The aim of the Catalyst By Design (Design) theme was to develop Fundamental knowledge of structure and mechanism promoting innovation. This theme focussed on i) Computational Modelling ii) Use of cutting edge facilities including synchrotrons such as Diamond Light source, neutron sources including ISIS and Laser facilities and iii) Multi scale and multi-technique approach: from nano- to macro. The theme was primarily hosted at the RCaH hub and interacted with all other themes.
See highlight projects and publications below:
Recent work has focused on sol-immobilised prepared Pt nanoparticles for the aqueous phase reforming of glycerol to produce hydrogen as well as many other useful liquid products. The effect of particle size on the catalyst performance, as well as the reaction mechanism was studied, with the full details published in Applied Catalysis B. We have followed up on this to investigate bimetallic systems, specifically PtCe nanoparticles. CO chemisorption with IR indicates that the Pt surface area is affected by the addition of Ce. STEM HAADF with EDS was performed at the ePSIC facility at I14, Diamond Light Source, concluded Ce is highly dispersed across both the Pt nanoparticles and Al2O3 support, with a good interaction between Pt and Ce (figure 1). XAFS concluded that a Pt/Ce interaction enables Ce to exist in both the 3+ and 4+ oxidation states, making it a very useful catalyst in the water gas shift reaction, which is the reaction responsible for hydrogen production during the aqueous phase reforming of glycerol. Initial testing studies indicated that the addition of Ce resulted in an enhanced glycerol reforming conversion from 40 % for 1 wt. % Pt/Al2O3, up to 59 % for PtCe (1:2 wt. %) /Al2O3.Find further design projects at the main Cat Hub website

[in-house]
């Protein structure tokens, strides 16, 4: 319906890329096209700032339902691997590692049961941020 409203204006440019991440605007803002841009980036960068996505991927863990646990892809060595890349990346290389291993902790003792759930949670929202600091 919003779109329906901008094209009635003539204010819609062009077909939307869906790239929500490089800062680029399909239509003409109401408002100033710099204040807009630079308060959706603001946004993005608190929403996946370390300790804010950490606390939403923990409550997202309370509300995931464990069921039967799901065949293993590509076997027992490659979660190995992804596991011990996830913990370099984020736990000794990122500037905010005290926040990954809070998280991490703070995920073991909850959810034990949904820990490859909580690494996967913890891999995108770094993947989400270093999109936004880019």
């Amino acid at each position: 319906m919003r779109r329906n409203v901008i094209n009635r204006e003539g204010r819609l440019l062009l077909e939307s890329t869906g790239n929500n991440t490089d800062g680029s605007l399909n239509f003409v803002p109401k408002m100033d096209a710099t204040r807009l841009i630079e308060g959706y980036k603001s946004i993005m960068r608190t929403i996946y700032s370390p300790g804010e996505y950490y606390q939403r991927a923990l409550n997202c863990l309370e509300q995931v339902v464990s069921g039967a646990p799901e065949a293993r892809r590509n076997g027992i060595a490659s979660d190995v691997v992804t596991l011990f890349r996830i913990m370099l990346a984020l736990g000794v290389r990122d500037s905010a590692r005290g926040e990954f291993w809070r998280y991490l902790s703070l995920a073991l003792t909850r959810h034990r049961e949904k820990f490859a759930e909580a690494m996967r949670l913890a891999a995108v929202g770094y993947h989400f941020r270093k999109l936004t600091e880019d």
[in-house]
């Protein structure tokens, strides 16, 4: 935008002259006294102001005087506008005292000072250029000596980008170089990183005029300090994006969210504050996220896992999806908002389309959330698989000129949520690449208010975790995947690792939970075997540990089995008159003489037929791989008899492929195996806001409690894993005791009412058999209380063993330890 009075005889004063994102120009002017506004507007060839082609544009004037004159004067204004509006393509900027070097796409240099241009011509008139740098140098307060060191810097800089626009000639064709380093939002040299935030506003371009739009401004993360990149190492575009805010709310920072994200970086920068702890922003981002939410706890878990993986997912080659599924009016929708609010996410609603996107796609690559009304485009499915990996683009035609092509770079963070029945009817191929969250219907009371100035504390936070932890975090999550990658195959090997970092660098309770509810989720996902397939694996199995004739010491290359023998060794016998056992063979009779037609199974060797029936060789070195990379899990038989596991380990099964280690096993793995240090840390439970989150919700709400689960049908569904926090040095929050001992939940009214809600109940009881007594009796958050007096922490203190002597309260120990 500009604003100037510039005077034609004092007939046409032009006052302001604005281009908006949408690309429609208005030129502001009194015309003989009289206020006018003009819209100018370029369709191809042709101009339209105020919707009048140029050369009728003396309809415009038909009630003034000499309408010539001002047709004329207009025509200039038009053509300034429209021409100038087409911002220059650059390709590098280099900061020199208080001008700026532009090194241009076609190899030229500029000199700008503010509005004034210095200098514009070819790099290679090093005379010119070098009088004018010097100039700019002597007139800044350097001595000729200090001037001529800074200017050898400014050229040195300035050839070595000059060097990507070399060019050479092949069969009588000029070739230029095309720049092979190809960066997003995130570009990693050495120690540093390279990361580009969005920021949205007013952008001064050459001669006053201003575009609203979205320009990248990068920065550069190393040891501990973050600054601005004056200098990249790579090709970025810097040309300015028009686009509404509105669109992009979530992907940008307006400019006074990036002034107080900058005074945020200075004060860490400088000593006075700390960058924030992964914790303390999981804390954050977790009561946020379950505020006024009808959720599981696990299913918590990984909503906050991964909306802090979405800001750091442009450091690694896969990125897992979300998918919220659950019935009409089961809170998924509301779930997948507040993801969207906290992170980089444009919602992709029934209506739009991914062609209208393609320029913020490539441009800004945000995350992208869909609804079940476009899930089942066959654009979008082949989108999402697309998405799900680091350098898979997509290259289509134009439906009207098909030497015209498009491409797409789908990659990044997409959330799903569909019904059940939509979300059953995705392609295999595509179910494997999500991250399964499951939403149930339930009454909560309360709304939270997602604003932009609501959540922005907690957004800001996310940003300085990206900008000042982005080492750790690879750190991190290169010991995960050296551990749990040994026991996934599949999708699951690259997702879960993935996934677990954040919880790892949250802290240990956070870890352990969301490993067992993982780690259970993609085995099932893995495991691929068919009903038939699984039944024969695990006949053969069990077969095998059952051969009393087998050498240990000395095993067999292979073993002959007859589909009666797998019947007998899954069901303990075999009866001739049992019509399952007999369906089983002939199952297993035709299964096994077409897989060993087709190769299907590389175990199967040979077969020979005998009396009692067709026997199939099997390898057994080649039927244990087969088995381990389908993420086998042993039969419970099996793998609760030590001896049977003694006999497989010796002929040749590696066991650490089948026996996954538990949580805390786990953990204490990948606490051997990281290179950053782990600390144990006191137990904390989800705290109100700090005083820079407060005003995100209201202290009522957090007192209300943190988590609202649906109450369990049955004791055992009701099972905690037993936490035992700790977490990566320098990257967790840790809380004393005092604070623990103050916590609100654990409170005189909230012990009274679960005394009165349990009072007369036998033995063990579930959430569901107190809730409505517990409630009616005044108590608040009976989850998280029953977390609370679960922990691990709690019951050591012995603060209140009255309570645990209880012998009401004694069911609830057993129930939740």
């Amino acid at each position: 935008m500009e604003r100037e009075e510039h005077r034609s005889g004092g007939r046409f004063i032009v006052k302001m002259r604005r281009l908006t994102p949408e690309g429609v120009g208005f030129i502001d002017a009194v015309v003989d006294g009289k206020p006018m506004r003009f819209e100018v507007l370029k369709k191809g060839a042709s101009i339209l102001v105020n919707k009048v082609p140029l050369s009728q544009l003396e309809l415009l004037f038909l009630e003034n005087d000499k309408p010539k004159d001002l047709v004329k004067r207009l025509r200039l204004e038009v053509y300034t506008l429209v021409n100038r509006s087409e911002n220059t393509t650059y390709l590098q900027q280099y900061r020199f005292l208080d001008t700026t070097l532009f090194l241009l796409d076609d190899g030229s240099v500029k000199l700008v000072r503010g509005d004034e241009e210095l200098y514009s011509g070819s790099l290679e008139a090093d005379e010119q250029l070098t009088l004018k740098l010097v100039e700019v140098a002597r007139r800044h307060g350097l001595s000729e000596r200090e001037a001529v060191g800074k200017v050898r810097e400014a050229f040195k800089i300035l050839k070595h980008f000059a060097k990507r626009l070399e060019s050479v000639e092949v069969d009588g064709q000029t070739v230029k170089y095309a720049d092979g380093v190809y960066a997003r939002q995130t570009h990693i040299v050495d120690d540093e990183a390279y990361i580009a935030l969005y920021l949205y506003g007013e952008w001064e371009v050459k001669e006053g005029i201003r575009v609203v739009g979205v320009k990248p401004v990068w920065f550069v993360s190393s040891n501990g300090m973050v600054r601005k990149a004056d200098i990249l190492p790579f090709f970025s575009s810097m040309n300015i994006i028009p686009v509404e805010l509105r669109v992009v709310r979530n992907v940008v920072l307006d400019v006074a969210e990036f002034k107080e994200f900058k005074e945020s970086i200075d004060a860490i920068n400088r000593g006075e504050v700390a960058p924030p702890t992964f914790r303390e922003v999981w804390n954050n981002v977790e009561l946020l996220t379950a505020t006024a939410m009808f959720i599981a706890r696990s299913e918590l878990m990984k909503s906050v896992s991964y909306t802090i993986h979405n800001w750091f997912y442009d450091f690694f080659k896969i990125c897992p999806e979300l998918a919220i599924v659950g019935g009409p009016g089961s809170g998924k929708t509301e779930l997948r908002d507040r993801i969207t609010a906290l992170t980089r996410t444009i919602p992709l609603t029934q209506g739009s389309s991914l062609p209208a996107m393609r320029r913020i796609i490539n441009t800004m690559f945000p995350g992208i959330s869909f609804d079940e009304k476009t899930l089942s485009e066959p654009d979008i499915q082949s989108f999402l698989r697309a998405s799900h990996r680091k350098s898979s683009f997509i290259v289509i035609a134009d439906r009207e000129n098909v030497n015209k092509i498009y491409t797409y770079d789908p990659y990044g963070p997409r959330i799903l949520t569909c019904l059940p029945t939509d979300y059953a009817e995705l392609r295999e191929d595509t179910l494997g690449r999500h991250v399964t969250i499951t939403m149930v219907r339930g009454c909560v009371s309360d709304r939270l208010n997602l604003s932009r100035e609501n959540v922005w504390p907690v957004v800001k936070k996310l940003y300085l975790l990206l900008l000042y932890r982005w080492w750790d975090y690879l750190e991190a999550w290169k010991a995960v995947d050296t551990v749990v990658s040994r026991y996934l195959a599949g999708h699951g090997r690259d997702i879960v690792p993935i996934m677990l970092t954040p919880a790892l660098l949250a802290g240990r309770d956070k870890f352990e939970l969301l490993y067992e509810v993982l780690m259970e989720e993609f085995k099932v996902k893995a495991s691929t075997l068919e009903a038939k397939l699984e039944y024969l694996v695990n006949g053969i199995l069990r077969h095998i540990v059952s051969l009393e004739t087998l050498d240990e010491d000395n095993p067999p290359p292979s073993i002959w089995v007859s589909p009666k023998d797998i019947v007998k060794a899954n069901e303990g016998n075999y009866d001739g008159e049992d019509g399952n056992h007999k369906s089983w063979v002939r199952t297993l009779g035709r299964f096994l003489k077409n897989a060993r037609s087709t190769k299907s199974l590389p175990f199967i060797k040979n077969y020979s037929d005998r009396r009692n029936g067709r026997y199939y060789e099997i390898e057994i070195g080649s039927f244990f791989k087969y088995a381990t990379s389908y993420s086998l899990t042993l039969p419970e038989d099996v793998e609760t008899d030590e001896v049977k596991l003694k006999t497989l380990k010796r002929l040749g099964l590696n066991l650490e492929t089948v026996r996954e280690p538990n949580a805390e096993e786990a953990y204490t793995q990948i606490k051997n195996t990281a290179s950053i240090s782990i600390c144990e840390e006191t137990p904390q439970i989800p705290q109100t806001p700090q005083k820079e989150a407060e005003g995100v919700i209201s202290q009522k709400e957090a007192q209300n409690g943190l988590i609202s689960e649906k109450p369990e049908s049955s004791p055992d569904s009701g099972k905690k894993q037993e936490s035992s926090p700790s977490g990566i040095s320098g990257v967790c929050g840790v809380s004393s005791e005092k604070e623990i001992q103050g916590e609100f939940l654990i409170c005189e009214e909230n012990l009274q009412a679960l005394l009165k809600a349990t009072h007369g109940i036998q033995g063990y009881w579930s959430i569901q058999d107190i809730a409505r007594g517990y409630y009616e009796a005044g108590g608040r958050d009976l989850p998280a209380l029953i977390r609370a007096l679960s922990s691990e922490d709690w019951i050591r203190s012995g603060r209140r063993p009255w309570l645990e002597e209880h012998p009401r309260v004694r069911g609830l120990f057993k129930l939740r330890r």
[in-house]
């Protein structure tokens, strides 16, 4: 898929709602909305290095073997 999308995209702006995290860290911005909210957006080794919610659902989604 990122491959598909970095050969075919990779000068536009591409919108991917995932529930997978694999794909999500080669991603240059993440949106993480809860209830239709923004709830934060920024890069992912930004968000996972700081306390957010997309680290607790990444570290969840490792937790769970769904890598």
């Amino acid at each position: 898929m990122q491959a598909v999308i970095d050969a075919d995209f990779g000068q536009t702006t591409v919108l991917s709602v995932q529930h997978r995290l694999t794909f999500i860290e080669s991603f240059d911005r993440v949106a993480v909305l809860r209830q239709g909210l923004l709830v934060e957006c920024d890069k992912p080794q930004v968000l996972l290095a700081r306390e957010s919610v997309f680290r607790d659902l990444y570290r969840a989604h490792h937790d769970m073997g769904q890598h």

Further publications can be found at the UK Catalysis Hub website